Kansas City, Mo Owner David Glass unveiled a simple plan Thursday to rebuild the woeful Kansas City Royals -- get to .500 and then start spending serious money.
Speaking to about 2,500 fans at the team's annual luncheon, Glass said not to worry that the payroll had been slashed by more than $10 million after losing a franchise-record 100 games last season. Glass has been criticized for not pouring more resources into the Royals, who have not appeared in a postseason game since 1985 and have not been competitive since 1994.
"If we can put together a young team that can mature and improve to the point they play .500 baseball, then you can go out and acquire a free agent or you can make a few moves that make you more competitive where you can compete for a division title," Glass said.
In assessing any team's chances, Glass said, too much emphasis is often put on payroll.
"Last year I stood at this meeting and talked about our prospects and thought we had a chance to perhaps play .500 baseball," he said.
"In that regard, we decided we would step up and spend more payroll than we had ever in the history of the Royals. We had a payroll last year that was higher than the Minnesota Twins, who won our division.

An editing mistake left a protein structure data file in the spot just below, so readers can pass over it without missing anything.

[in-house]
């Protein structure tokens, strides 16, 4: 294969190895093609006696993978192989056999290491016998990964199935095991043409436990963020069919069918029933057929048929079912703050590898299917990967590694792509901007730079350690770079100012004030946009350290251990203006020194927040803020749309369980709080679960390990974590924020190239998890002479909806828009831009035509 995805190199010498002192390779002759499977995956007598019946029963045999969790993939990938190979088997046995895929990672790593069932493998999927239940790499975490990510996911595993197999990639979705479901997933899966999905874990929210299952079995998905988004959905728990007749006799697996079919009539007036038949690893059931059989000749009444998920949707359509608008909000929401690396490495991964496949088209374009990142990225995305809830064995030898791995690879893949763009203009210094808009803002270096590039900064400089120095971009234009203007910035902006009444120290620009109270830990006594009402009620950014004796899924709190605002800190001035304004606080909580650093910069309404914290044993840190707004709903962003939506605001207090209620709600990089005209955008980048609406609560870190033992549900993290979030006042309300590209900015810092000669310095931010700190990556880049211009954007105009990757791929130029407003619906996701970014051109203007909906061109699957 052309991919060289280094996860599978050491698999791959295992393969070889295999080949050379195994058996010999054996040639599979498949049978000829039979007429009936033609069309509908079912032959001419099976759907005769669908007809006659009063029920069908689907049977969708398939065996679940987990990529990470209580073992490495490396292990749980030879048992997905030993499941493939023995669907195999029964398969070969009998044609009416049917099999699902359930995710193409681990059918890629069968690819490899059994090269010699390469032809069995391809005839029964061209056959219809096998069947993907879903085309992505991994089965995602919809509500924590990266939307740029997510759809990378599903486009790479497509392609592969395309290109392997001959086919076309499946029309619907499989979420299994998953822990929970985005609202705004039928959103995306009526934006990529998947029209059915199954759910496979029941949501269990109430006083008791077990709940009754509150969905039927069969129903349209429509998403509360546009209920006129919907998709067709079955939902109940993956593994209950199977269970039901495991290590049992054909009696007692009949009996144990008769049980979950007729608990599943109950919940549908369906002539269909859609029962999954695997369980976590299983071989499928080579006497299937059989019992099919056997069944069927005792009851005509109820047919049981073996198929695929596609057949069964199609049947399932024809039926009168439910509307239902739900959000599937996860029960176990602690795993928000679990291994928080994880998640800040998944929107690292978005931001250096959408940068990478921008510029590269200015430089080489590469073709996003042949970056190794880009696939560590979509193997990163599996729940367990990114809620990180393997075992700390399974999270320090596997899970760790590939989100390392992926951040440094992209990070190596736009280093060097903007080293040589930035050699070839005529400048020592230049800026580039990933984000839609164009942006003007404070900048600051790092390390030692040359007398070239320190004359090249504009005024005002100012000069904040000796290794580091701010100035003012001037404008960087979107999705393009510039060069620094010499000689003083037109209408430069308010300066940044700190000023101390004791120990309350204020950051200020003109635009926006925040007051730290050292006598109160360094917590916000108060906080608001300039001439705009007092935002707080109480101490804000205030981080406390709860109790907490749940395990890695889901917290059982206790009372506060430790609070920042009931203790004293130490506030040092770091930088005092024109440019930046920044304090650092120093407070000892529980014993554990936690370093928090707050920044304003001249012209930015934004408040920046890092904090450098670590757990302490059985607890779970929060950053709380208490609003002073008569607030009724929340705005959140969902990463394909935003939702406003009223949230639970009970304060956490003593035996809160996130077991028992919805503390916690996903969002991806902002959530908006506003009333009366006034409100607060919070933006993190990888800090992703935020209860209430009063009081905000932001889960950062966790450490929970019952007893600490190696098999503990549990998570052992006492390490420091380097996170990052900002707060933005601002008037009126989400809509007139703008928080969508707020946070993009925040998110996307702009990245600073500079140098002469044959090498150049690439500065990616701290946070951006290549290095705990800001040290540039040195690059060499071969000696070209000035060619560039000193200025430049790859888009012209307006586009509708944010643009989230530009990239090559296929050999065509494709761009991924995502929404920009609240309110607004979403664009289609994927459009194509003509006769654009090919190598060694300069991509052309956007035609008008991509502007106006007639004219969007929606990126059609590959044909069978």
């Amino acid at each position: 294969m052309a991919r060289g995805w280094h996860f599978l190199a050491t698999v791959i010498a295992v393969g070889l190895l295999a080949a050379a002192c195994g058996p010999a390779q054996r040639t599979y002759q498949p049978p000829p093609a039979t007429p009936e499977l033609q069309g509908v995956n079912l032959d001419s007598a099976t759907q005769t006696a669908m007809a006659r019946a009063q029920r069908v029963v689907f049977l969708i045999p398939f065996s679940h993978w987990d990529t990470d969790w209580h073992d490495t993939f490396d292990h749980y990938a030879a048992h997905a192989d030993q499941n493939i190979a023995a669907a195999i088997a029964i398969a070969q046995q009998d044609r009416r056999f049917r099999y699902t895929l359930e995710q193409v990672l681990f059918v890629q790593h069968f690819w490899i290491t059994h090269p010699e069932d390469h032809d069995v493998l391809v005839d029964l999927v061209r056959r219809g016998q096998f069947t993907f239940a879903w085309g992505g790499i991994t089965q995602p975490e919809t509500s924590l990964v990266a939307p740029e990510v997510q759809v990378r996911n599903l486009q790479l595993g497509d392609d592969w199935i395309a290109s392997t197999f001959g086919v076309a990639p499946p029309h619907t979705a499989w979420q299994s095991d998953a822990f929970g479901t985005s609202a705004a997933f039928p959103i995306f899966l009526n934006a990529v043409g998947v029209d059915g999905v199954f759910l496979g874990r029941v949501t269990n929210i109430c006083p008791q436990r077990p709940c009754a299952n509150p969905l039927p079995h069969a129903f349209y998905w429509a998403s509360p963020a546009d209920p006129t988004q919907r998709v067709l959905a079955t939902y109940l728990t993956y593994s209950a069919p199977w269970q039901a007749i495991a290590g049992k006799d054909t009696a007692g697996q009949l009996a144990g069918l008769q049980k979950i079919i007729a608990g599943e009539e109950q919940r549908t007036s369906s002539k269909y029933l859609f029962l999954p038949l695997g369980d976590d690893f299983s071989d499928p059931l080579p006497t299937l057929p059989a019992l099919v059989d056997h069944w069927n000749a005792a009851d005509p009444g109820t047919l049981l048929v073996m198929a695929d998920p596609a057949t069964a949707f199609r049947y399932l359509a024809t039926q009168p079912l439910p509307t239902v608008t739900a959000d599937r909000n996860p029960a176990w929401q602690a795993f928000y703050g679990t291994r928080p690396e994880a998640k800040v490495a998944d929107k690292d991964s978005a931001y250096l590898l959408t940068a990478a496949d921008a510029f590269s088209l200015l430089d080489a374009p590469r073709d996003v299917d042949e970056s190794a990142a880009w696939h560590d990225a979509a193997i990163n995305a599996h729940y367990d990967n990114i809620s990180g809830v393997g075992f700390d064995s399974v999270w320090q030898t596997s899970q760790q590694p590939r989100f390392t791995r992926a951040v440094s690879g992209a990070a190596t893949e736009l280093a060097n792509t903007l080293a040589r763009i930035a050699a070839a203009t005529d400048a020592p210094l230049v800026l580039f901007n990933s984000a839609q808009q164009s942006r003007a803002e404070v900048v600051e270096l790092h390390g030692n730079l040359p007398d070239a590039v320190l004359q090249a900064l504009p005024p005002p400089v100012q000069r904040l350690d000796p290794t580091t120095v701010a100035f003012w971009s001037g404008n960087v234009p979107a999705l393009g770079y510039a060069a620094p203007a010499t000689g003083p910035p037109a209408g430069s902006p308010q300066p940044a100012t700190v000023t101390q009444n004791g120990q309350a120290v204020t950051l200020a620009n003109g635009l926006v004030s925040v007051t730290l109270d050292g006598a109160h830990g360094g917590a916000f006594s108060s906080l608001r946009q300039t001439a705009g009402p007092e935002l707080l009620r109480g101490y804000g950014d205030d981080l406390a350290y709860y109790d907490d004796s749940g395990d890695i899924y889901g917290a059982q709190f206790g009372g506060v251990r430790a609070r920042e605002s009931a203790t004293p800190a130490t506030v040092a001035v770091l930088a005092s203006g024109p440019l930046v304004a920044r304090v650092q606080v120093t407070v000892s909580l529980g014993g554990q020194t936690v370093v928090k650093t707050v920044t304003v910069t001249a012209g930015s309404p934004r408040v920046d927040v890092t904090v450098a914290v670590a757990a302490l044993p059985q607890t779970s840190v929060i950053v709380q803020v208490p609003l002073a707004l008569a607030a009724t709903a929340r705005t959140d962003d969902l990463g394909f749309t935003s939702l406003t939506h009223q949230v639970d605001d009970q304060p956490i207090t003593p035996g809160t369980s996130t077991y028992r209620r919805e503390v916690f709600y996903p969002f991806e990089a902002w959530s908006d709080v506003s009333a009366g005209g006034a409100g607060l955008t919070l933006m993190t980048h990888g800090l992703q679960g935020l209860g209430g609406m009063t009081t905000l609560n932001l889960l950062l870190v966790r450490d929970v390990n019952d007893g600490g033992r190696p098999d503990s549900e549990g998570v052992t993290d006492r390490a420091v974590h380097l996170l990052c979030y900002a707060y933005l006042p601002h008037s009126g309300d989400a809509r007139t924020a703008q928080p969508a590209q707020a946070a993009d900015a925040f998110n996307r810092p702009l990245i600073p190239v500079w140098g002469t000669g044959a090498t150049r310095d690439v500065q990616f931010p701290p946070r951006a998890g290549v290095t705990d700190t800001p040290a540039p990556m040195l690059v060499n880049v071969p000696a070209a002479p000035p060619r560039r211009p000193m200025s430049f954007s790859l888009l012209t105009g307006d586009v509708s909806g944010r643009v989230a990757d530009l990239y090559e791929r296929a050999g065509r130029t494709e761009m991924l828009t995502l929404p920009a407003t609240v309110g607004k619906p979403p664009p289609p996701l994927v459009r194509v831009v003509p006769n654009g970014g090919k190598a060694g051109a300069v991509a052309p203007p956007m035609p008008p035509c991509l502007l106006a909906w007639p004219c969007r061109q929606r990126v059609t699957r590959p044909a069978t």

"So I think that sort of dispels the theory that you base it on payroll alone. Otherwise, how could we explain last year?"
The Royals have invested most of their player development money and almost all of their high draft picks the past five years on pitching. The hope is that some of these unproven arms, such as starters Jeremy Affeldt and Kyle Snyder and reliever Mike MacDougal, are poised for a breakthrough.
"We have a great deal of emphasis on our young pitching staff," Glass said. "And hopefully they have matured to the point where they will be able to win at the major-league level."
The Royals have at least two outstanding non-pitchers in outfielder Carlos Beltran and first baseman Mike Sweeney, who accepted the Royals' player of the year award.
"If you start with a core group of young pitchers and then you take our position players -- and we have some of the best position players in our league -- and you put that all together, then you've got something to build on," Glass said.
"But you've got to build it with that nucleus of young players and get to a certain point. At my estimation, that point is .500 baseball."
Manager Tony Pena will be running his first spring training camp as the Royals' skipper when Kansas City opens its new facility next week at Surprise, Ariz.
"Tony has gotten to know our players now, and he brings an enthusiasm that is unparalleled in baseball. I can't imagine a more enthusiastic or more positive person than Tony Pena. I think he'll be a great influence with the young players," Glass said.
Repeating a familiar refrain, he urged fans to stand loyal as their team struggles to improve.
"All of us in Kansas City need to support the Royals. And I will tell you at the same time, I recognize the Royals need to earn the support of the fans," Glass said.